When I worked in the corporate world, we often discussed whether “top-down” or “bottom-up” management was the most effective leadership style. Ideally, the best manager would listen intently to his subordinates, hire experts to study the problem, and weigh this information against his own experience. This, with a little luck, would result in a decisive decision, guiding the business into a sea of profits. But in the real world, more often than not, a strong personality would override logic and dictate policy based on false assumptions or personal motives. Under these circumstances subordinates spend their time generating the rationales supporting the manager's desires. It appears that things were not much different on Sunday,
The King of Sweden, Gustav II Adolf was in Prussia at the time and promptly sent a message to his admiralty that stated “This foolish incompetence must be punished.” It was ironic because the new vessel sank largely due to Gustav's own order that the ship must be armed with additional bronze canons, making it top heavy. As soon as the ship's sails caught the wind, she heeled over and sank. In Gustav’s defense, the captain should have suspected the problem and had he just kept the lower deck gun ports closed, the ship may have been able to right itself and limp back to the dock without sinking.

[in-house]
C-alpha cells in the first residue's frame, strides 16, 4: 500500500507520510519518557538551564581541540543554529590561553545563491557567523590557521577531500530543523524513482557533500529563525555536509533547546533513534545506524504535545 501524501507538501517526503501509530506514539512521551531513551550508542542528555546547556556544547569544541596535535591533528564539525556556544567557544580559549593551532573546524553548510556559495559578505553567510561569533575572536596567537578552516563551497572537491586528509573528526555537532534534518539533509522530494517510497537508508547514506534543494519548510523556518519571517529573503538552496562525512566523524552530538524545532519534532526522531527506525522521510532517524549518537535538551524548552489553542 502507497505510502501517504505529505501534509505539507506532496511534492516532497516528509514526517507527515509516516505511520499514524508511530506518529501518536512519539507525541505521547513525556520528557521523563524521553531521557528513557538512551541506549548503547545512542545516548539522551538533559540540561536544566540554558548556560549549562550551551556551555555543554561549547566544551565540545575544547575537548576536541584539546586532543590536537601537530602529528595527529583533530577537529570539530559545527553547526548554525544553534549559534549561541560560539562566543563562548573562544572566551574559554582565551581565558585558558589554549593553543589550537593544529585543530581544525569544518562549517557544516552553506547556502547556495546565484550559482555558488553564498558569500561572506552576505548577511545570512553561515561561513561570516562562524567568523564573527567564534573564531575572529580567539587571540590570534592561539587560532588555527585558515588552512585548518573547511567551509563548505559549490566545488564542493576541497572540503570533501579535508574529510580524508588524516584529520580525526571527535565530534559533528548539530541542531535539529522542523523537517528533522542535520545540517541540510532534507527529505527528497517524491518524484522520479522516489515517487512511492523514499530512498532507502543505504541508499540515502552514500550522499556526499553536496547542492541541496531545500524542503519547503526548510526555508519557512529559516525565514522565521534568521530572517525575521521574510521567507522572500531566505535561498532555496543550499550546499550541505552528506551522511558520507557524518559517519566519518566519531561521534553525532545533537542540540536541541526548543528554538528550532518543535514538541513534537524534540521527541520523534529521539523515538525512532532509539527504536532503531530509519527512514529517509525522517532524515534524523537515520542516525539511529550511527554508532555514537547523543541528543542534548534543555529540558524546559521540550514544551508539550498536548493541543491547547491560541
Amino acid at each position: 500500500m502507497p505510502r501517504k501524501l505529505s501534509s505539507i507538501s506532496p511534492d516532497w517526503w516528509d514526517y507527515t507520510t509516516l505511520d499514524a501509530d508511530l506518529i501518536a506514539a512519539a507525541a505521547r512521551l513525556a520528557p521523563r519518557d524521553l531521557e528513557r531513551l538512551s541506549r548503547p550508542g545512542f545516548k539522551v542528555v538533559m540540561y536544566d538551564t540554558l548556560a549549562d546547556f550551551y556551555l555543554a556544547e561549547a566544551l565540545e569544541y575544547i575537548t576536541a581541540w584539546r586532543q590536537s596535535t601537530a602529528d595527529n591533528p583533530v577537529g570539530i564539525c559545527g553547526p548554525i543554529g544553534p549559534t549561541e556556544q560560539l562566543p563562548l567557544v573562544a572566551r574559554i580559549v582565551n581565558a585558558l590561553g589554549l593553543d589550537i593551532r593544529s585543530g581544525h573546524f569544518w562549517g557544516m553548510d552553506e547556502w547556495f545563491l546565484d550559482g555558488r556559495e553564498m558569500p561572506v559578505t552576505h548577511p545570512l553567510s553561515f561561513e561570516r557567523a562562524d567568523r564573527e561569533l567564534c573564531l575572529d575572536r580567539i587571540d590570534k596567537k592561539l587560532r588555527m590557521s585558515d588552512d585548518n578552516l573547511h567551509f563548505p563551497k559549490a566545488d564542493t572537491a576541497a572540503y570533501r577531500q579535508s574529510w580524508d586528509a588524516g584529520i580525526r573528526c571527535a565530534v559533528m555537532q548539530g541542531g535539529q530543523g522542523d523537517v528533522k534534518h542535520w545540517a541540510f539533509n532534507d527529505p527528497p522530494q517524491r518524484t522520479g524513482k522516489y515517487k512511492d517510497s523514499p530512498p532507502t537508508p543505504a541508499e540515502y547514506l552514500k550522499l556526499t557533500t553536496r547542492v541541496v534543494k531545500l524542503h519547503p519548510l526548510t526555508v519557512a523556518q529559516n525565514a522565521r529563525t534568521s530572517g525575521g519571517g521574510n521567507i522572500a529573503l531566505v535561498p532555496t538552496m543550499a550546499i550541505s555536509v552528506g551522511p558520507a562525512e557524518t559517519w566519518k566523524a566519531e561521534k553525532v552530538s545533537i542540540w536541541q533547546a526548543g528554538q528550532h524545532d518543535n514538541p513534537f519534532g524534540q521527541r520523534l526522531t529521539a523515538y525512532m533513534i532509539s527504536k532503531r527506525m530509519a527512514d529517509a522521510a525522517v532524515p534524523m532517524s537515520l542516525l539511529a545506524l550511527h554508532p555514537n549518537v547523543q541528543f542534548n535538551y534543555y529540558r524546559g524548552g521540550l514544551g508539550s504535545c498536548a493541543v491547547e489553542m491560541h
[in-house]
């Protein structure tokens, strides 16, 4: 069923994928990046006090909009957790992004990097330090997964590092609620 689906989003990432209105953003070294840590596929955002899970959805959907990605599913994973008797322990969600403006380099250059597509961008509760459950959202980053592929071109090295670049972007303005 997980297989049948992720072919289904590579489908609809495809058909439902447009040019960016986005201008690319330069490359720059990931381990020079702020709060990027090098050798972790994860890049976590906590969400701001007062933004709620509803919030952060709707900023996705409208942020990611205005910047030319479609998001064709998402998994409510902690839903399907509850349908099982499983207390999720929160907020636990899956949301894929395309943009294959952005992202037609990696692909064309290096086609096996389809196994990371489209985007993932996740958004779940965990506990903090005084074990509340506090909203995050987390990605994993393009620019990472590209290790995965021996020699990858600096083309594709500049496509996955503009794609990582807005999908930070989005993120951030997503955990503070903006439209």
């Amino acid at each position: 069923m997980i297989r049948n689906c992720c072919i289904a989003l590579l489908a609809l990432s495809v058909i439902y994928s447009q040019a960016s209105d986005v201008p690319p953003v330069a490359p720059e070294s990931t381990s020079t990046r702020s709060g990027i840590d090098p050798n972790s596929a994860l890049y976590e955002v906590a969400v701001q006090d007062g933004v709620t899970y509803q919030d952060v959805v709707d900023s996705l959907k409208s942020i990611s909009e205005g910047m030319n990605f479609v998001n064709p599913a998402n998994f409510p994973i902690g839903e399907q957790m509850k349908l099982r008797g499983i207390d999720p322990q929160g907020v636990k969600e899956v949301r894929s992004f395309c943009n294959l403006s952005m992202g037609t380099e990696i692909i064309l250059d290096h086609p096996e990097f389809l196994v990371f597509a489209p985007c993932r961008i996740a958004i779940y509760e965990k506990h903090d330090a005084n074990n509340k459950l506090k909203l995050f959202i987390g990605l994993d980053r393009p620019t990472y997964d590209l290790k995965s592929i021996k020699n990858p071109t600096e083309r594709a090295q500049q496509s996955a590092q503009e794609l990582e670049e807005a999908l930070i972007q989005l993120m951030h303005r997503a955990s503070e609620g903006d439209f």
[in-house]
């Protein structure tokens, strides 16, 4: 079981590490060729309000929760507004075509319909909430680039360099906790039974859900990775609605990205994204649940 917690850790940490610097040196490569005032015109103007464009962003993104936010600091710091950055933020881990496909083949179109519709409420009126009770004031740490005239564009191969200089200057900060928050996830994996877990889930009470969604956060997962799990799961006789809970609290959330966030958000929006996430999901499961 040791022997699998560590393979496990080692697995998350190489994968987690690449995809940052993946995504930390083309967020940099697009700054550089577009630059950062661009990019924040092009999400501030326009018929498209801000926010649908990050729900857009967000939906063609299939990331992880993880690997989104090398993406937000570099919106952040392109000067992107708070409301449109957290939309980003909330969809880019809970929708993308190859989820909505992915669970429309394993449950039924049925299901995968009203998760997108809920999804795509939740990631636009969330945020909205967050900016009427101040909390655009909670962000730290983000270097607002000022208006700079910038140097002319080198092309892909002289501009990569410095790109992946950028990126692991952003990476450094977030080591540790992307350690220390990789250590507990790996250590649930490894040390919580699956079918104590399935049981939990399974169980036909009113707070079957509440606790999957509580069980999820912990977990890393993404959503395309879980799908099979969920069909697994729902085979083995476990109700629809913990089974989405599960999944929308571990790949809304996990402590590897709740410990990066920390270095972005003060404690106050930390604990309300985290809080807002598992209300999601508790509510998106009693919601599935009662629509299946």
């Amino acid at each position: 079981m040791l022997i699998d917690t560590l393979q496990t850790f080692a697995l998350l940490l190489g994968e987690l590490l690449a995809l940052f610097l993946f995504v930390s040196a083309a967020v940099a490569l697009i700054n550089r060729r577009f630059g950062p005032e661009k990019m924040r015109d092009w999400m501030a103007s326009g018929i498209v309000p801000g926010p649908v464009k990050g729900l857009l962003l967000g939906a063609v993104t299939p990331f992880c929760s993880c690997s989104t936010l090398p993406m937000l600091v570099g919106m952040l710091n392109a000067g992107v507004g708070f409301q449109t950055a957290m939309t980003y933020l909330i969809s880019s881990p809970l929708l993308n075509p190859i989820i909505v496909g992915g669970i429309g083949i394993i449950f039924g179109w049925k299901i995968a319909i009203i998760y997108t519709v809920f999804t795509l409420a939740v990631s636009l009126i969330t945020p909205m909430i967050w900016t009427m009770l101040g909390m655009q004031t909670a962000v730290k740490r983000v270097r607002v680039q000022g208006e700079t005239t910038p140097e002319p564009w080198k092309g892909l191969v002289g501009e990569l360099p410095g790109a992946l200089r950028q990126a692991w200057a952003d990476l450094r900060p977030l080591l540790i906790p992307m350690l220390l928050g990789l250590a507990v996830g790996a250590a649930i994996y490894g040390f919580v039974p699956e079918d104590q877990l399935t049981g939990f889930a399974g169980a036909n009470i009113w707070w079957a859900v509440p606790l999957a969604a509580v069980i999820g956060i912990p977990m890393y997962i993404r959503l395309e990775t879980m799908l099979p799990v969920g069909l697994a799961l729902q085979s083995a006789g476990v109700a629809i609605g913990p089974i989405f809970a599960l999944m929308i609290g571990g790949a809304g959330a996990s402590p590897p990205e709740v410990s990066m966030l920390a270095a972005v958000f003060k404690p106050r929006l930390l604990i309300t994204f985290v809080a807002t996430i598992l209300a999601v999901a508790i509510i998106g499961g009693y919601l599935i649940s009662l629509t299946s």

During King Gustav’s reign Sweden was embroiled in wars for over twenty years, fighting with Poland, Denmark, and Russia. In this era warfare at sea did not rely on ships firing broadsides at each other. Soldiers would gather topside in the high prow and stern shooting muskets at the opposing crew. Usually canons on the top deck were smaller guns called “storm strichen” that fired cartridges of small shot for a shotgun-like devastation. The big guns on the Vasa were the latest technology and ship builders had little experience fitting ships with heavy bronze canons. On the top deck the impressive, shining bronze canons would be in full view of Gustav's adversaries.The Vasa was a model of opulence intended to carry troops into foreign harbors and intimidate rival kingdoms in grand style. Fully outfitted she carried one hundred fifty crew and three hundred soldiers. Every inch of the vessel was richly and lavishly ornate, a statement of power and wealth of Swedish sea power. With such a ship, surely Sweden would maintain dominance over the Baltic Sea.
After sinking, the Vasa rested at the bottom of Stockholm harbor for three hundred and thirty-four years. In 1962, the project to lift her off the bottom and restore her to near original condition commenced. Truly a feat of engineering, the ship was lifted from the ocean depths and preserved in nearly original condition. Today you can visit her in the Vasa Museum in Stockholm, a testament to the fallibility of top-down decisions.